I'm considering selling the car. [=I'm thinking about it/trying to decide]

 

Consider can also be used as a stative verb meaning 'have an opinion'. When it is used in this way, it cannot be used with the progressive aspect:

I consider that to be a mistake. [=I think that is/was a mistake]

 

The verb think works in a similar way, with the same meanings (I'm thinking about vs I think).

 

Peter

The LearnEnglish Team

Submitted by mnar zain on Thu, 04/03/2021 - 22:03

In reply to by Maya.micheal

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Hello, I want to develop my English and grammar. Do you want us to communicate together to learn more from each other? I am a girl, but an occasion
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Submitted by Rafaela1 on Sun, 18/10/2020 - 13:17

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I'm typing, I'm sleeping soon, and I'm falling asleep in an hour. ;) Are these sentences correct??

Hello Rafaela1,

The second two are a little odd.

If I understand what you mean, I'd suggest 'I'm going to sleep' or 'I'm going to bed' for the second form, and 'I'll be asleep in an hour' for the third one.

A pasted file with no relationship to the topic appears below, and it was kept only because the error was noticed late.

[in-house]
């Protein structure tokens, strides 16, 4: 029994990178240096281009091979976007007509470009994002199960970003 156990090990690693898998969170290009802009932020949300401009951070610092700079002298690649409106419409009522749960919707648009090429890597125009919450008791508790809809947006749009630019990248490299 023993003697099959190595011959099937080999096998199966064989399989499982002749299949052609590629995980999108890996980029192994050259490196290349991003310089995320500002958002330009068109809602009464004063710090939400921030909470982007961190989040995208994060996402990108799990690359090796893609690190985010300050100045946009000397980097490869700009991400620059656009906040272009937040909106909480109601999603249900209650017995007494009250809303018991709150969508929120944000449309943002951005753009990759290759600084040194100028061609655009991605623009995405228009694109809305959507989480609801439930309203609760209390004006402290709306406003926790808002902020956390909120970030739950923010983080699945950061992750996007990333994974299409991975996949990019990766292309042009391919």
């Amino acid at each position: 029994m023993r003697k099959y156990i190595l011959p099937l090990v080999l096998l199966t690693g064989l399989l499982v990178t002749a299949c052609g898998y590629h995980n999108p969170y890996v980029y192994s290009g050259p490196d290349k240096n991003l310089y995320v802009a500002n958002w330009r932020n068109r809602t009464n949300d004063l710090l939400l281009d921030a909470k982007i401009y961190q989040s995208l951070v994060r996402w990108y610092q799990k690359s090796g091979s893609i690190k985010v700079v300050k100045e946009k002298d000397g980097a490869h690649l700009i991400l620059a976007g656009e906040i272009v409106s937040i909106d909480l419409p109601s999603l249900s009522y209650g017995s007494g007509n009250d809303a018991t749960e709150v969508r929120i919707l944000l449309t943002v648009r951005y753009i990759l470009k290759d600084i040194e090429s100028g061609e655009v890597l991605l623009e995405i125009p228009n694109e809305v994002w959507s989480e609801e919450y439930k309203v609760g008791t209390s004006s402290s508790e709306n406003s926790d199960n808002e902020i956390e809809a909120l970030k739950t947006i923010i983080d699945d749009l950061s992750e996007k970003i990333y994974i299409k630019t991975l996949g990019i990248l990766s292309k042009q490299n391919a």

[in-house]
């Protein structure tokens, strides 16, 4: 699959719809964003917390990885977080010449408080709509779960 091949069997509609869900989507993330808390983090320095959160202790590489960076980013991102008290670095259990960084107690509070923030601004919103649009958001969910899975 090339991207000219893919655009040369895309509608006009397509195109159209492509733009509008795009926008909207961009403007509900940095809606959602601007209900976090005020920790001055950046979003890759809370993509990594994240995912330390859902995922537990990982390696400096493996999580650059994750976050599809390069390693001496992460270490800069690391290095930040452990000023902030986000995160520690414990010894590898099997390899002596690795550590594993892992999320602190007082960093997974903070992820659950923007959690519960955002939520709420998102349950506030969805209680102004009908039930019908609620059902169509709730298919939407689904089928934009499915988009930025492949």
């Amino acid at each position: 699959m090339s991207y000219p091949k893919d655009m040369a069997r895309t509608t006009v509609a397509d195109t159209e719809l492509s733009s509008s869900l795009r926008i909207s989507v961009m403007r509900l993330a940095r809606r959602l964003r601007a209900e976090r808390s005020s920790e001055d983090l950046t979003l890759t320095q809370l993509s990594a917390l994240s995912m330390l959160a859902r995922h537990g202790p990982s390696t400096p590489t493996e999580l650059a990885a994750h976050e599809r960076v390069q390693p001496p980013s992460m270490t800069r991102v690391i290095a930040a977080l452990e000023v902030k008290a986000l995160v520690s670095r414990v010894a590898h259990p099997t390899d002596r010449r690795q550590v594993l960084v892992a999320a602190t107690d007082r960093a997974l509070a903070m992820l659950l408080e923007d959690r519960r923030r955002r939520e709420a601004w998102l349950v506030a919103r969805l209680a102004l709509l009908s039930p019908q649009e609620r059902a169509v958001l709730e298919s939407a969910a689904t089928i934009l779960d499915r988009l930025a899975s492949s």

Does that make sense?

All the best,

Kirk

The LearnEnglish Team

Submitted by DaniWeebKage on Thu, 15/10/2020 - 12:22

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Could you plz tell me what these two sentences actually mean? At midnight, I am usually reading a book. At midnight, I usually read a book. Thanks a lot.

Hello DaniWeebKage,

The first sentence, with the continuous form (am reading), means that you are usually in the middle of reading at midnight. In other words, you start some time before midnight and are still reading when midnight comes.

The second sentence, with the simple form (read), means that you begin reading at midnight. In other words, midnight is your usual time for starting reading.

 

Peter

The LearnEnglish Team